Set your mind on the idea of “good, better, and best”.. and the idea of “good enough” being often good. Please consider dropping the idea of perfection. 🙂
Don’t tell this to a Buddhist Monk or to a strict Buddhist observant: Yes, it is ok to blend types of mediations, to test different approaches, from the east or the west, until the method hat works best for you is found.
Yes postures and mantras and tools do help. They were created for you, so use them as an aid, never let these tools become obstacles.
You will notice a vast among of overlap in the: techniques, practices, postures, and experiences.
As is the case with anything that humans touch, be it mediation or any philosophical schools of thought, there will be several subtypes to discover and practice. There are many variations. You may find yourself creating your own variations to your practice that work for you. That is ok!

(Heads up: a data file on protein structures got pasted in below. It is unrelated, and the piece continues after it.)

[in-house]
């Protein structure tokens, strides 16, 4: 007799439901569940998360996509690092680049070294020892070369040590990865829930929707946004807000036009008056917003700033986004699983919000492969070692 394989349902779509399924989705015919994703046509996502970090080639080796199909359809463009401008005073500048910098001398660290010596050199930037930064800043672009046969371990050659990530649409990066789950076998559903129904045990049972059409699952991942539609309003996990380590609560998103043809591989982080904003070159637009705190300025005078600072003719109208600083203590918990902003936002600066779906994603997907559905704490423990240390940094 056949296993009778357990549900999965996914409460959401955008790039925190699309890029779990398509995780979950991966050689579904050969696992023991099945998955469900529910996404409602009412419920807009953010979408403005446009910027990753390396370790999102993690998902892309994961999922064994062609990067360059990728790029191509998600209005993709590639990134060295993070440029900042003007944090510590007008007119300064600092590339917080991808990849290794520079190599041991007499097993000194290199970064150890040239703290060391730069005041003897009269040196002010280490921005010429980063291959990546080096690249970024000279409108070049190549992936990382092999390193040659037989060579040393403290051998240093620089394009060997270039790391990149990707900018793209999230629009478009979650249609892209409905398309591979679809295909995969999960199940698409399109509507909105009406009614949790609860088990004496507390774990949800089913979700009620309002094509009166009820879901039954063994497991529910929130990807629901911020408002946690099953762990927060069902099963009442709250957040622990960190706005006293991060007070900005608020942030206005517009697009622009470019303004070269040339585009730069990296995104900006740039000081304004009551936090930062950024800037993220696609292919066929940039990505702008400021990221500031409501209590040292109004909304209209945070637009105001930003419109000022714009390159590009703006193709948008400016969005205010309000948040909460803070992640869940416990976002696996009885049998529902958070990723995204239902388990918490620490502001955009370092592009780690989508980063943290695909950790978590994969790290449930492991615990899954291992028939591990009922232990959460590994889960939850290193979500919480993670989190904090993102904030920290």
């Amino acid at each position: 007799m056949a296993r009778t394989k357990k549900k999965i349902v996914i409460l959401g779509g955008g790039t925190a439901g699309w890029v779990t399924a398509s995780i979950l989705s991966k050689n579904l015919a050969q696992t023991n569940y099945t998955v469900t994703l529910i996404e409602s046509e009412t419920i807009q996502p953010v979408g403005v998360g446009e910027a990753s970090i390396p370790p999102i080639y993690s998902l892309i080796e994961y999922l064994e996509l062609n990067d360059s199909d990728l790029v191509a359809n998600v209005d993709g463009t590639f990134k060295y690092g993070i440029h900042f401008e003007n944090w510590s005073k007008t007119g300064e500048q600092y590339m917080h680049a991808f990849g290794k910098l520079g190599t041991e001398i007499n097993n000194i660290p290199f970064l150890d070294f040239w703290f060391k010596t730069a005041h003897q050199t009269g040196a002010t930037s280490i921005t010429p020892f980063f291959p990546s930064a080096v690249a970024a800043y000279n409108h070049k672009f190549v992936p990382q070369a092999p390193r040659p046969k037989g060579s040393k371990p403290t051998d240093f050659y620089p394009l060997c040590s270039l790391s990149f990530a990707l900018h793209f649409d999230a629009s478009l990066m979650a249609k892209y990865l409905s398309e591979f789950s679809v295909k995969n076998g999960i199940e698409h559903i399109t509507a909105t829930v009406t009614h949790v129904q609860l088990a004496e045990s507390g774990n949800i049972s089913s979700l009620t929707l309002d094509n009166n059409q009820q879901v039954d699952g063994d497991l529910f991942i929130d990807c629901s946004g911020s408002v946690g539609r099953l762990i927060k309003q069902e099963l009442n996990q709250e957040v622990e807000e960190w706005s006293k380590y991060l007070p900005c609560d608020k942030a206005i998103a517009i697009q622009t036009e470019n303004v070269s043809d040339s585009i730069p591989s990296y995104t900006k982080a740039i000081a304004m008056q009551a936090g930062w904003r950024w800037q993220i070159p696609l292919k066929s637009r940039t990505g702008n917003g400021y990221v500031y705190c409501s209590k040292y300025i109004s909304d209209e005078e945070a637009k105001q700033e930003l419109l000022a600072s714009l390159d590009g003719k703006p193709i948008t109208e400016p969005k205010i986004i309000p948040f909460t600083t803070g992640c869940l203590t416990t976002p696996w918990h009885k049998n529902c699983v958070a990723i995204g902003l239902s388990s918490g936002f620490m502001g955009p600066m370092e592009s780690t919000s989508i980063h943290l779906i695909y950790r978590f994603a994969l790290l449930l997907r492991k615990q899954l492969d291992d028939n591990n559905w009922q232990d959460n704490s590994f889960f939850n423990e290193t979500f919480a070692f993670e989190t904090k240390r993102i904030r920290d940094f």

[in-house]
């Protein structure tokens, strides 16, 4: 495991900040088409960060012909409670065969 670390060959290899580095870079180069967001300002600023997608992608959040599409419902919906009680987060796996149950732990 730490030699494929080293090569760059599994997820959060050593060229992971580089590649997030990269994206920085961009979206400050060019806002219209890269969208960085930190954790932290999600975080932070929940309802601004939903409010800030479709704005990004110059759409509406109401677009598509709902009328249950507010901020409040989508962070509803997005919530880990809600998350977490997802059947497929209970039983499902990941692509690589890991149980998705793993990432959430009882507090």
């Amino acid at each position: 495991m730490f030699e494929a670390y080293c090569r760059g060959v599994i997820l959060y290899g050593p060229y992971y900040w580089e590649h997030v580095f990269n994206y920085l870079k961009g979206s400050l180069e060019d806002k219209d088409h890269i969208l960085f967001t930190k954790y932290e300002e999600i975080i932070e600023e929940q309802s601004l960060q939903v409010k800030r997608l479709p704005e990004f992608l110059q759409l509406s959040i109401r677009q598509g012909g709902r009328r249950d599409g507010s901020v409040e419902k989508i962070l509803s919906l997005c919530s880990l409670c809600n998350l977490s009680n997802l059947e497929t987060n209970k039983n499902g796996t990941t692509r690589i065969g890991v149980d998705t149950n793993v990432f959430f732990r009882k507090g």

Ready for a secret? It is also ok to learn and use hypnosis skills and self-hypnosis to super-charge your meditation experiences. You can quote me for saying this.
Paradoxes? When exploring “consciousness” you will run into paradoxical ideas, I am sure you have noticed that already in what was written above.
Examine this, you enter meditation because you want something from it, yet (in most, and mindfulness-based) mediation you practice non-judgment and detachment from outcomes. You also practice observing, yet you practice detaching (noting and letting go). Sometimes, you can focus on something like a candle or a sound, yet you are doing so to experience distance from thoughts.
As you read throughout this website, I ask you to entertain the idea of becoming more comfortable with paradoxes.
Let’s get started with: